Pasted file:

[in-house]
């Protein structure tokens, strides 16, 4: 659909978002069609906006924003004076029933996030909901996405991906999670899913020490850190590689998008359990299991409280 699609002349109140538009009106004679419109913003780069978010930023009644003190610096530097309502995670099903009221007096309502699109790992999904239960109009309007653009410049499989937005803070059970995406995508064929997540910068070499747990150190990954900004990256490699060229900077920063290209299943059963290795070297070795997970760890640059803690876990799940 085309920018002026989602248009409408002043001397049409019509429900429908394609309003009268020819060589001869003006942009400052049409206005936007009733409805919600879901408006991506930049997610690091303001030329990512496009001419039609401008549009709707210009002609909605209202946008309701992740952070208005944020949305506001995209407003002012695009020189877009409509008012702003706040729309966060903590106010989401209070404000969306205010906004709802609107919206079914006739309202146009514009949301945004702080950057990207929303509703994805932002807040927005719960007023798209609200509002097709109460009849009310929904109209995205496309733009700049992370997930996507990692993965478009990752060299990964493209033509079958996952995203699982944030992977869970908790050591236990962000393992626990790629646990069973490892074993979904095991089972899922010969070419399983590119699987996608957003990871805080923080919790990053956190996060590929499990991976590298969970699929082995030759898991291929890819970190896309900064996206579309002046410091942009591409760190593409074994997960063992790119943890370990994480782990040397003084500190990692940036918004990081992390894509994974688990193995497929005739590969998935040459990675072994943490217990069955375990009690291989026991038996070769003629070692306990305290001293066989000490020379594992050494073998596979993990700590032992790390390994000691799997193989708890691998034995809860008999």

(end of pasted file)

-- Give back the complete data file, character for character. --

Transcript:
[in-house]
């Protein structure tokens, strides 16, 4: 659909978002069609906006924003004076029933996030909901996405991906999670899913020490850190590689998008359990299991409280 699609002349109140538009009106004679419109913003780069978010930023009644003190610096530097309502995670099903009221007096309502699109790992999904239960109009309007653009410049499989937005803070059970995406995508064929997540910068070499747990150190990954900004990256490699060229900077920063290209299943059963290795070297070795997970760890640059803690876990799940 085309920018002026989602248009409408002043001397049409019509429900429908394609309003009268020819060589001869003006942009400052049409206005936007009733409805919600879901408006991506930049997610690091303001030329990512496009001419039609401008549009709707210009002609909605209202946008309701992740952070208005944020949305506001995209407003002012695009020189877009409509008012702003706040729309966060903590106010989401209070404000969306205010906004709802609107919206079914006739309202146009514009949301945004702080950057990207929303509703994805932002807040927005719960007023798209609200509002097709109460009849009310929904109209995205496309733009700049992370997930996507990692993965478009990752060299990964493209033509079958996952995203699982944030992977869970908790050591236990962000393992626990790629646990069973490892074993979904095991089972899922010969070419399983590119699987996608957003990871805080923080919790990053956190996060590929499990991976590298969970699929082995030759898991291929890819970190896309900064996206579309002046410091942009591409760190593409074994997960063992790119943890370990994480782990040397003084500190990692940036918004990081992390894509994974688990193995497929005739590969998935040459990675072994943490217990069955375990009690291989026991038996070769003629070692306990305290001293066989000490020379594992050494073998596979993990700590032992790390390994000691799997193989708890691998034995809860008999």